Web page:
[JPL] Stormy Weather for Soloists as Battles Rage All Around

r durfee rdurfee2003 at yahoo.com
Thu Jun 14 17:53:29 EDT 2007


June 14, 2007
Music Review | Eric Reed Quintet 
Stormy Weather for Soloists as Battles Rage All Around

By BEN RATLIFF
When a jazz club audience completely rolls over for a
band and gives it full license, the band can do
extraordinary things — instinctive, daring, almost
unreasonable things.

This is what happened with the pianist Eric Reed’s new
group at Dizzy’s Club Coca-Cola on Tuesday night: The
crowd was already feeling excitable, and the band fed
off that feeling, shooting back with force. 

The set was, in one sense, your basic, modern
small-group post-bop, strings-of-solos and all. But
form doesn’t determine everything. Mr. Reed is an
intensely upbeat presence. Where most jazz pianists
after McCoy Tyner and Herbie Hancock grew
introspective, he has gone the other way, toward
harder work with the right hand and bright harmonies. 

His latest band is a quintet with two tenor
saxophones, a setup with some pedigree but perhaps not
enough respect. You think of Sonny Rollins and John
Coltrane in “Tenor Madness” from 1956 or Johnny
Griffin and Eddie Lockjaw Davis’s stormy pair-ups from
the early ’60s, and you think of battles. If anyone
can create a platform for benign competition, it’s Mr.
Reed. But there are other things going on here too. 

The two saxophonists are Seamus Blake and Stacy
Dillard. Mr. Blake has been around New York since the
early ’90s, working with the drummer Victor Lewis and
figuring out his own kind of jazz-rock with his band,
the Bloomdaddies; his playing has cheer, momentum and
a kind of happy bluster. 

Mr. Dillard arrived much more recently, and he sounds
like the next step forward. On Tuesday his playing was
fast and technically advanced, with a sure tone and
modest projection (he was the quieter of the two
players); he could make a long, fast phrase with a lot
of well-placed notes sweep along like a single breath.
He sounds natural, self-possessed even at high speeds.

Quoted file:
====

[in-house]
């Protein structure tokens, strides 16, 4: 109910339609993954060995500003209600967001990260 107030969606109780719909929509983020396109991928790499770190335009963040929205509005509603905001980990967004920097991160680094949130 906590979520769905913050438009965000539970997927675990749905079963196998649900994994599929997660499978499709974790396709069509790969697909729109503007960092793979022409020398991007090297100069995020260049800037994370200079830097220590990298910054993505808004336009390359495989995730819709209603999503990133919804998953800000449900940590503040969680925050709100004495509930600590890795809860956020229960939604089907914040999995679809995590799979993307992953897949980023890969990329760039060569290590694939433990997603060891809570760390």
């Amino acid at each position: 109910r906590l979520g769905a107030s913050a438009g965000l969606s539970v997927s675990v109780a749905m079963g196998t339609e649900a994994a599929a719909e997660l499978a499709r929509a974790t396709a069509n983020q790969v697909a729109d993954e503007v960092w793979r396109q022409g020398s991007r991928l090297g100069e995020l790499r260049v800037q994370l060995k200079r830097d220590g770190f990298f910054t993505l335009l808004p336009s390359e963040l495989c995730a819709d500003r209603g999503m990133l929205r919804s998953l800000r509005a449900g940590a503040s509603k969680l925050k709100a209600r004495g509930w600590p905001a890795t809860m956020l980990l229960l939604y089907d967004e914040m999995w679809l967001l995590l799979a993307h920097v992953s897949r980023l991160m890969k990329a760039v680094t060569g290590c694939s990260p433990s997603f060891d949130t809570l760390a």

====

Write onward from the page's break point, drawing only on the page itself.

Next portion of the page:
Mr. Dillard and Mr. Blake were working off each
other’s energy, one following the other, and it worked
well enough. But at the peak of one piece (Blue
Mitchell’s calypso “Fungii Mama”), they improvised
simultaneously, soloing in the same pitch area to make
a dense mash of sound. It was a simple enough idea
that didn’t go on for very long — no solo went on for
very long, all through the set — but an extremely
powerful one. 

At the same time, though, Mr. Reed and his drummer,
Willie Jones, were locking in furiously, threatening
to take the focus off the saxophonists. People tend to
think that the solos are the meat of a jazz gig, where
the real ideas arrive, but here there was a fantastic
tension between the power of the front line and the
power of the rhythm section. (Marco Panascia was the
bassist.)

Working in fast tempos (especially in Pat Metheny’s
“Elucidation,” with chord changes every other beat),
the pianist and drummer cranked up their energy almost
perversely high, adding tiny phrases and fills but
never releasing control of the hard swing. 

And they didn’t let up. Through the last piece, Herbie
Hancock’s “Eye of the Hurricane,” the set didn’t reach
a peak and then sag; it just kept getting more tense. 

The Eric Reed Quintet performs through Sunday at
Dizzy’s Club Coca-Cola, Frederick P. Rose Hall, Jazz
at Lincoln Center, 60th Street and Broadway; (212)
258-9595 or jalc.org.


http://www.nytimes.com/2007/06/14/arts/music/14reed.html?ref=music

Roy Durfee
P.O. Box 40219
Albuquerque, New Mexico 87196-0219
rdurfee2003 at yahoo.com


       
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